A Blue View | WYPR

A Blue View

Tuesdays 5:44 PM

A Blue View, hosted by National Aquarium CEO John Racanelli.  From the smallest plants and animals invisible to the human eye to entire ecosystems, every living thing depends on and is intricately linked by water.

George Grall, National Aquarium

Each fall, the National Aquarium’s Animal Rescue team takes in cold stunned turtles from the northeast region. Learn more about what this condition means in these endangered animals.

It's Electric!

Jan 24, 2017

This segment originally aired on May 10, 2016.    

There's no better word to describe the electric eel than, well, shocking. Part of that shock, as it turns out, was the discovery that it isn't a real eel at all. While it exhibits a long, smooth, snake-like body, the electric eel is scientifically classified as a knifefish, a cousin to the carp and catfish-only with maximum voltage.

The electric eel's charge is like that of a Taser, except while a Taser delivers 19 high-voltage pulses per second, the electric eel produces an astounding 400 pulses per second.

Fish That Make Sound

Jan 17, 2017
AQUA.ORG

This segment aired on Feb. 16, 2016

When you think of an animal that purrs, grunts, croaks or hums, I’ll bet it’s not a fish. But, I’ll let you in on a secret: More than 150 species of fish on the East Coast of the U.S. are what scientists call “somniferous.” They make noise. Lots of it.

The Dumbo Octopus

Jan 10, 2017
OCEAN.SI.EDU

In the vast midwaters of the open ocean, there’s an animal so adorable that the Smithsonian Institution’s website said, "If this video doesn't inspire a whole cadre of budding teuthologists, we don't know what will." Any amateur teuthologists out there want to hazard a guess as to what group of animals they’re referring? Here’s a hint: teuthology is the study of squids and octopuses.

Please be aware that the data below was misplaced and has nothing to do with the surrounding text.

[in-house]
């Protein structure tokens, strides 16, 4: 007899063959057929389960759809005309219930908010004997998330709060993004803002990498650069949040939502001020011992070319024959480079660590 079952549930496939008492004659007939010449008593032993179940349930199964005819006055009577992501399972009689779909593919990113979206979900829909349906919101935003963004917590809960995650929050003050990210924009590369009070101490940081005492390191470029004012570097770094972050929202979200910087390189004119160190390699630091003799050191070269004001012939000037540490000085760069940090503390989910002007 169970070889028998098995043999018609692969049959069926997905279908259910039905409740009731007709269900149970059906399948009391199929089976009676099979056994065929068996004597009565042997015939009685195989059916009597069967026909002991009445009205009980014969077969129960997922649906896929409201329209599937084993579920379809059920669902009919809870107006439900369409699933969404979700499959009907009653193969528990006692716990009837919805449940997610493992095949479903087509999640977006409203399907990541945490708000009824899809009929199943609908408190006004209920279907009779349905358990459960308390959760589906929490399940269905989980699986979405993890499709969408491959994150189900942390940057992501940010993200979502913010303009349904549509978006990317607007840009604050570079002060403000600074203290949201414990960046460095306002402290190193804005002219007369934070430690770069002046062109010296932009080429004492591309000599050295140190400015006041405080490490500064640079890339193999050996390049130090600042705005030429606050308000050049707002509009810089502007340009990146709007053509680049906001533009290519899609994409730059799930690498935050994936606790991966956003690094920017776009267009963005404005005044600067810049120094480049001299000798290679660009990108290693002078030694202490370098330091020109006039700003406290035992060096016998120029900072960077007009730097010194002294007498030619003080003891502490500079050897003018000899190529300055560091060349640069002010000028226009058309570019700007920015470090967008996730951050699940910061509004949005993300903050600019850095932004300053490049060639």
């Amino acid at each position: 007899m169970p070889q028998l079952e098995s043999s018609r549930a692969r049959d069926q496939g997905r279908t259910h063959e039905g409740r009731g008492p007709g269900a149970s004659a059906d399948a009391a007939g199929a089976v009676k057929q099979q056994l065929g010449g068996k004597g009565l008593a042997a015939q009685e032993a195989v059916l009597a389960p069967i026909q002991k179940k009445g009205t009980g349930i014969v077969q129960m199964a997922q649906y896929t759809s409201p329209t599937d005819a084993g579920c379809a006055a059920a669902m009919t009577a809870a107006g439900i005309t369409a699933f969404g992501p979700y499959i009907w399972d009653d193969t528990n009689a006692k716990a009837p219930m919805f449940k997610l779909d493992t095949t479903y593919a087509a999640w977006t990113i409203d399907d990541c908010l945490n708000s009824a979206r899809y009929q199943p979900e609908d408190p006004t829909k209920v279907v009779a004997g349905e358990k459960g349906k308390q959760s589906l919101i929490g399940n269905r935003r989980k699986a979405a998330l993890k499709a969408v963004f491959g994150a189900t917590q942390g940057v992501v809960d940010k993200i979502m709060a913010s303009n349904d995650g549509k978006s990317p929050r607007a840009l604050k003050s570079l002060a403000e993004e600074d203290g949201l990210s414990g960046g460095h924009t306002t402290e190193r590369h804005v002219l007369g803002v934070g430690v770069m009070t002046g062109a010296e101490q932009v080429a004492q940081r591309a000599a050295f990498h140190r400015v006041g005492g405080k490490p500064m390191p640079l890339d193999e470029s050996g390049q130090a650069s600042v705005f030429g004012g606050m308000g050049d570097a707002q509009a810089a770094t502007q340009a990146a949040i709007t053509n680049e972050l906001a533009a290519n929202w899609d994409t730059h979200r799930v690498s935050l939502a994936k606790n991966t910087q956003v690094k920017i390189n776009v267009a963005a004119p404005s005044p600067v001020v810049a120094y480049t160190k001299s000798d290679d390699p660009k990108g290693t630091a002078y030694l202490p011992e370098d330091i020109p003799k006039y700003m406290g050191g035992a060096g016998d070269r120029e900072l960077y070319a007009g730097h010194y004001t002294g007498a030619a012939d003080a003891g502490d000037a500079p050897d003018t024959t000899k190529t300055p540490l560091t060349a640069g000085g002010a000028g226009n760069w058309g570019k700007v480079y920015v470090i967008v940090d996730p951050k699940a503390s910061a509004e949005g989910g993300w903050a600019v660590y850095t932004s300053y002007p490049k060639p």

National Aquarium/flickr

John and Curtis Bennett, Conservation Project Manager at the National Aquarium discuss urban conservation efforts. 

Aquaculture

Dec 27, 2016
Bytemarks/flickr

We all want to do what's best for our ocean planet but we're drowning in choices. And consumers are asking 'what is best?' In this episode, John sheds some light on seafood and aquaculture.

Mad About Menhaden

Dec 20, 2016
Brian Gratwicke/flickr

Why are Atlantic Menhaden in demand? Listen to find out!

The Buzz About Bees

Dec 13, 2016
DoeLay/flickr

John Racanelli shares the latest information about the health of bees. 

animals.howstuffworks.com

It’s unusual for people to have an incredible sense of smell. In the perfume industry, these people are called "noses." But in reality, you don't smell with your nose, you smell with your brain. Our sense of smell increases until we’re about eight years old, then plateaus and declines as we age. Yet even the best "noses" pale in comparison to others in the Animal Kingdom.

 

    

Hidden just beneath the surface of the Inner Harbor in five distinct locations is a new type of garden: an oyster garden.

These installations are the product of the Great Baltimore Oyster Partnership, a collaboration between the Waterfront Partnership of Baltimore, the Chesapeake Bay Foundation, local businesses and area schools.

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